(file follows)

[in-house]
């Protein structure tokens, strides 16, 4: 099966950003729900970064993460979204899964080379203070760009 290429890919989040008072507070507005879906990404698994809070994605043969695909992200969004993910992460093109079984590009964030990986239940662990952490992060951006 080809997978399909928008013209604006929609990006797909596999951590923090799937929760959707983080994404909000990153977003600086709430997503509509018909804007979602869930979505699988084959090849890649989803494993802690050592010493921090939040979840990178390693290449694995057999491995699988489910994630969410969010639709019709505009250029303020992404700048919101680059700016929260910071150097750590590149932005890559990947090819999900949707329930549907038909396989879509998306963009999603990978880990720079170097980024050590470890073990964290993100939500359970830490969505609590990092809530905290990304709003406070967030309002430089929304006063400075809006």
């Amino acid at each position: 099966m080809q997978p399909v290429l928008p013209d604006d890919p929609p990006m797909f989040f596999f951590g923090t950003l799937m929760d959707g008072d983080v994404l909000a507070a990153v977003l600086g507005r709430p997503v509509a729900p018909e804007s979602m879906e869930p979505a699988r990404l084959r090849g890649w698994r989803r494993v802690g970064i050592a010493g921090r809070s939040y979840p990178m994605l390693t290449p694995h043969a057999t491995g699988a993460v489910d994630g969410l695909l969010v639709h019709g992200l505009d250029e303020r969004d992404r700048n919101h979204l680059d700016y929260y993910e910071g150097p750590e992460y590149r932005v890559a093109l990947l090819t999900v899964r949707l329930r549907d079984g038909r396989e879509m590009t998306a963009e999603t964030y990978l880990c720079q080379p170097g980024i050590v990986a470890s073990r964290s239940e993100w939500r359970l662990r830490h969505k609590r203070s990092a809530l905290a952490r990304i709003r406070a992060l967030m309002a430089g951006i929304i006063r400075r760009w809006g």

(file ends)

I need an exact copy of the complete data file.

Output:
[in-house]
């Protein structure tokens, strides 16, 4: 099966950003729900970064993460979204899964080379203070760009 290429890919989040008072507070507005879906990404698994809070994605043969695909992200969004993910992460093109079984590009964030990986239940662990952490992060951006 080809997978399909928008013209604006929609990006797909596999951590923090799937929760959707983080994404909000990153977003600086709430997503509509018909804007979602869930979505699988084959090849890649989803494993802690050592010493921090939040979840990178390693290449694995057999491995699988489910994630969410969010639709019709505009250029303020992404700048919101680059700016929260910071150097750590590149932005890559990947090819999900949707329930549907038909396989879509998306963009999603990978880990720079170097980024050590470890073990964290993100939500359970830490969505609590990092809530905290990304709003406070967030309002430089929304006063400075809006």
């Amino acid at each position: 099966m080809q997978p399909v290429l928008p013209d604006d890919p929609p990006m797909f989040f596999f951590g923090t950003l799937m929760d959707g008072d983080v994404l909000a507070a990153v977003l600086g507005r709430p997503v509509a729900p018909e804007s979602m879906e869930p979505a699988r990404l084959r090849g890649w698994r989803r494993v802690g970064i050592a010493g921090r809070s939040y979840p990178m994605l390693t290449p694995h043969a057999t491995g699988a993460v489910d994630g969410l695909l969010v639709h019709g992200l505009d250029e303020r969004d992404r700048n919101h979204l680059d700016y929260y993910e910071g150097p750590e992460y590149r932005v890559a093109l990947l090819t999900v899964r949707l329930r549907d079984g038909r396989e879509m590009t998306a963009e999603t964030y990978l880990c720079q080379p170097g980024i050590v990986a470890s073990r964290s239940e993100w939500r359970l662990r830490h969505k609590r203070s990092a809530l905290a952490r990304i709003r406070a992060l967030m309002a430089g951006i929304i006063r400075r760009w809006g």